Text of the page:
As medicine advances, the world’s population gradually becomes older and older. Cardiovascular disease becomes more common as we age, and heart failure is a common result of many cardiovascular problems.
When left untreated, heart failure is the endpoint of many cardiovascular diseases. Strictly speaking, heart failure is a progressive event, where the heart gradually loses the ability to effectively supply blood to the body. Treating heart failure has proven problematic, as few therapeutic targets are known.
Alpha-Klotho (αKl) is a protein believed to be related to aging in animals. Normally bound to a cellular membrane in the liver, at some point, this protein is cleaved from the membrane and circulates into the blood. Levels of the soluble protein, called soluble Alpha-Klotho (sαKl), seems to rise with physical stress, smoking, and age and are thought to help protect the body from stress. Some believe it may also be related to heart failure.
In a new study, a team from Osaka University in Japan wanted to examine levels of sαKl in patients who were suffering from heart failure. Previous studies failed to show any significant relation between sαKl and heart failure, but the team noted that they failed to account for factors such as age and gender. This new study would take both into account.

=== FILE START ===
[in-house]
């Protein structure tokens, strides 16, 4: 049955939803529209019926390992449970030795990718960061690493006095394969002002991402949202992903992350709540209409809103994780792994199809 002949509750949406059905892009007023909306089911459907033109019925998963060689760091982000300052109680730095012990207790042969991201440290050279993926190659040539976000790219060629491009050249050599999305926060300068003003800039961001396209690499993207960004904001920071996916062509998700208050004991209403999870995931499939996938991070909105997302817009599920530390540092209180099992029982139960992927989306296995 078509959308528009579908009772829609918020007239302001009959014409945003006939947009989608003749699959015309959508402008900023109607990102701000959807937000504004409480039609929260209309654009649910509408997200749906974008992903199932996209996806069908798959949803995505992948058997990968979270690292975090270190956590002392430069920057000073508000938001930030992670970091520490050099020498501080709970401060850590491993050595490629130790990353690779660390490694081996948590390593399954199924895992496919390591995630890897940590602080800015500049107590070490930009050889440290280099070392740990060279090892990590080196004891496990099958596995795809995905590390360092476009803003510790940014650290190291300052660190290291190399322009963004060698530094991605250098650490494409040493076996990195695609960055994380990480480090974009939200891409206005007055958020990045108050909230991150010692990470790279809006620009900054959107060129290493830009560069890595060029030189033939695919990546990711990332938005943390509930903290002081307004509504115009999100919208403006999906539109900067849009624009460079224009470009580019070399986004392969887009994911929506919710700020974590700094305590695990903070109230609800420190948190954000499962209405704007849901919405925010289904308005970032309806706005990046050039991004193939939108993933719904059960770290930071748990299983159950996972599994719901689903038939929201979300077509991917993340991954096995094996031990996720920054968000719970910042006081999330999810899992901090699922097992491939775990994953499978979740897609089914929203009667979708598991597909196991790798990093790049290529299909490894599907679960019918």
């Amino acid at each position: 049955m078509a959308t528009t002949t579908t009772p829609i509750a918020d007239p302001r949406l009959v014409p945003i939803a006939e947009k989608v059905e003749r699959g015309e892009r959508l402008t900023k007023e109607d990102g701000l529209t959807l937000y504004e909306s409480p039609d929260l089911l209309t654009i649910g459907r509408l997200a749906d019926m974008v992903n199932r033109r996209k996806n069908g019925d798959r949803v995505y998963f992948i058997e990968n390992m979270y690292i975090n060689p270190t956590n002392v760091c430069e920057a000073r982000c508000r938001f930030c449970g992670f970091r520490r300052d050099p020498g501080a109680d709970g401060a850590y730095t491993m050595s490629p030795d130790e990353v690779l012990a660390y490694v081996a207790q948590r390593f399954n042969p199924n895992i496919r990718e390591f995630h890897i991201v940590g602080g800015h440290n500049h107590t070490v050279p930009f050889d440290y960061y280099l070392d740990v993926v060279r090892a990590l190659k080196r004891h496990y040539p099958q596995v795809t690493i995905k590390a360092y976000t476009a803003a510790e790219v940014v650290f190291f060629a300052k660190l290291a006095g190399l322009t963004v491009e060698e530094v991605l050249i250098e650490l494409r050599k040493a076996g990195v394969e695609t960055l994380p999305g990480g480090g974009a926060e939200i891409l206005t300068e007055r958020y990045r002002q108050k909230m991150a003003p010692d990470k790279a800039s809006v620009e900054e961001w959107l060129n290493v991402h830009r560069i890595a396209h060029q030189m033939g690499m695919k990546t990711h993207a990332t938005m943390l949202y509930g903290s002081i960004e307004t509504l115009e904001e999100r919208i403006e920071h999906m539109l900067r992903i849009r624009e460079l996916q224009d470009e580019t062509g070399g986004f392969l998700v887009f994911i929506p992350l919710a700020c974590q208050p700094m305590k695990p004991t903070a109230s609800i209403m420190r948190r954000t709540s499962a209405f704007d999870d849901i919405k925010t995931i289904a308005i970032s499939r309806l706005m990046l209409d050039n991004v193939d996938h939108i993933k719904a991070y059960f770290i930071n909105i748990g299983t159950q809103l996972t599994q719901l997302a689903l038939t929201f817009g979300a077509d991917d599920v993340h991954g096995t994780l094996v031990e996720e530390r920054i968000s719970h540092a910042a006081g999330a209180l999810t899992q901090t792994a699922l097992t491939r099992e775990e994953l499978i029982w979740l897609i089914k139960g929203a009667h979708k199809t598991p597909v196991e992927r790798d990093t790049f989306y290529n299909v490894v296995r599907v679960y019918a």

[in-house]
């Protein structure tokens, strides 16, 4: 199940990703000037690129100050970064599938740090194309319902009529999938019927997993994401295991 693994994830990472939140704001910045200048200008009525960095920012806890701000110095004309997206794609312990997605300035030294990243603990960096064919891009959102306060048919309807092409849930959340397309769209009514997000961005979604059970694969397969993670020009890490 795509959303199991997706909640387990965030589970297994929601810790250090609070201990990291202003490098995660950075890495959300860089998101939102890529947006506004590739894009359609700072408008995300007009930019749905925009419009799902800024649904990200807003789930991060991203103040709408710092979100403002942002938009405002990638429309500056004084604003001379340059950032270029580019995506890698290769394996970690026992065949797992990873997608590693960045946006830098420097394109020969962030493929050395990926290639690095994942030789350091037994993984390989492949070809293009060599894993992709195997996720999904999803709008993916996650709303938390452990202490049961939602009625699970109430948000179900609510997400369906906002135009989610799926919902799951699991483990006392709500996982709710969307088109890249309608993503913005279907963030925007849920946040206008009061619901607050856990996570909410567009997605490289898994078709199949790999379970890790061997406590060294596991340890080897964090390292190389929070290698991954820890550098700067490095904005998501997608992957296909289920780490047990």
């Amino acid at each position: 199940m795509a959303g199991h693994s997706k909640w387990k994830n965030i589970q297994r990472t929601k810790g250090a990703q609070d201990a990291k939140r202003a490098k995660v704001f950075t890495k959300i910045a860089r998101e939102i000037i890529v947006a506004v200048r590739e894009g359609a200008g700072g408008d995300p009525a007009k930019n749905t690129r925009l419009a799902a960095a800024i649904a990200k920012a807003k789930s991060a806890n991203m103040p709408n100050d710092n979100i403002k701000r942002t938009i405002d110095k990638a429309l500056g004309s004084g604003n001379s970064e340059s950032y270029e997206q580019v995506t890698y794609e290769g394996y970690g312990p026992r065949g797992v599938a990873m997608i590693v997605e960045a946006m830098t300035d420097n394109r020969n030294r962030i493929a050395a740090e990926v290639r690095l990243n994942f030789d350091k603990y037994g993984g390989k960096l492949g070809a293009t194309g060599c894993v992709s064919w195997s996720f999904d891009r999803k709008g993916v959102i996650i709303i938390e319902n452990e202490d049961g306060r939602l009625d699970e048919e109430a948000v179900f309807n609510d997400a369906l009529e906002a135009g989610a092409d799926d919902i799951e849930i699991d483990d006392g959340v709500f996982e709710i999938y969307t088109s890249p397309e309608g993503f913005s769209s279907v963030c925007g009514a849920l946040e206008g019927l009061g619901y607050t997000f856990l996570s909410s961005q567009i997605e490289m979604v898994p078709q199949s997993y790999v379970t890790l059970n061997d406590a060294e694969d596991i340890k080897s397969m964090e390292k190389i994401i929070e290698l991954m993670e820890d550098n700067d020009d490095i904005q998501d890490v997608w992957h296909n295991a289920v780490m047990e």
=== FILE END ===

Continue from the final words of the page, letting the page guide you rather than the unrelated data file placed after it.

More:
The team gathered data from twenty-eight patients over eight years. All patients had severe heart failure. A measure of sαKl levels showed that those that responded well to standard treatment tended to have higher sαKl levels, while those who did not respond had lower levels. Segregating the data by gender showed that this observation was almost exclusively seen in men. This correlated with data from another study showing that smoking elevated levels of sαKl in men but not in women.
Alpha-Klotho’s role in heart failure is still unknown, with growing evidence suggesting it may play a protective role as an anti-inflammatory response to stress. It failed to correlate with standard markers of heart failure severity, so its function might be peripheral in nature. This study showed that when sαKl levels were elevated upon admission, a patient with severe heart failure seemed to respond well to treatment. This was seen more in men than women, however, suggesting a gender-dependent mechanism.
The study concludes, “We have identified sαKl as a novel biomarker for the responsiveness of treatment in heart failure patients with reduced EF. Serum levels of sαKl were different in male and female patients with heart failure. These findings might help develop personalized therapeutic strategies for patients with heart failure.”
Sources: Nature Scientific Reports, TEDx Talks